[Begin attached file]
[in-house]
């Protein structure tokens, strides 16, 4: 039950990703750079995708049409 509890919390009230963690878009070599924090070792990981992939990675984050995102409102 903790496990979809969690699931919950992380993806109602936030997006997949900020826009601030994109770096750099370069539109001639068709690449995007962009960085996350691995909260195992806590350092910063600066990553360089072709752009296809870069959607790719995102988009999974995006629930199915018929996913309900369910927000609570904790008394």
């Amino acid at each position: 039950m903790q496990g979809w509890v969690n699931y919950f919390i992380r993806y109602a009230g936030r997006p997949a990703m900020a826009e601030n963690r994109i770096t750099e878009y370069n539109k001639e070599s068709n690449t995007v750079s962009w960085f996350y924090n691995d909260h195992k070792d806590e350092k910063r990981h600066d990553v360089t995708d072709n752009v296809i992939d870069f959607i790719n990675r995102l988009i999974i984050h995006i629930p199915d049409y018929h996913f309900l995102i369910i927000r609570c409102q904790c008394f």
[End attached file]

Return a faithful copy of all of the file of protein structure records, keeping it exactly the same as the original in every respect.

[in-house]
């Protein structure tokens, strides 16, 4: 039950990703750079995708049409 509890919390009230963690878009070599924090070792990981992939990675984050995102409102 903790496990979809969690699931919950992380993806109602936030997006997949900020826009601030994109770096750099370069539109001639068709690449995007962009960085996350691995909260195992806590350092910063600066990553360089072709752009296809870069959607790719995102988009999974995006629930199915018929996913309900369910927000609570904790008394």
């Amino acid at each position: 039950m903790q496990g979809w509890v969690n699931y919950f919390i992380r993806y109602a009230g936030r997006p997949a990703m900020a826009e601030n963690r994109i770096t750099e878009y370069n539109k001639e070599s068709n690449t995007v750079s962009w960085f996350y924090n691995d909260h195992k070792d806590e350092k910063r990981h600066d990553v360089t995708d072709n752009v296809i992939d870069f959607i790719n990675r995102l988009i999974i984050h995006i629930p199915d049409y018929h996913f309900l995102i369910i927000r609570c409102q904790c008394f």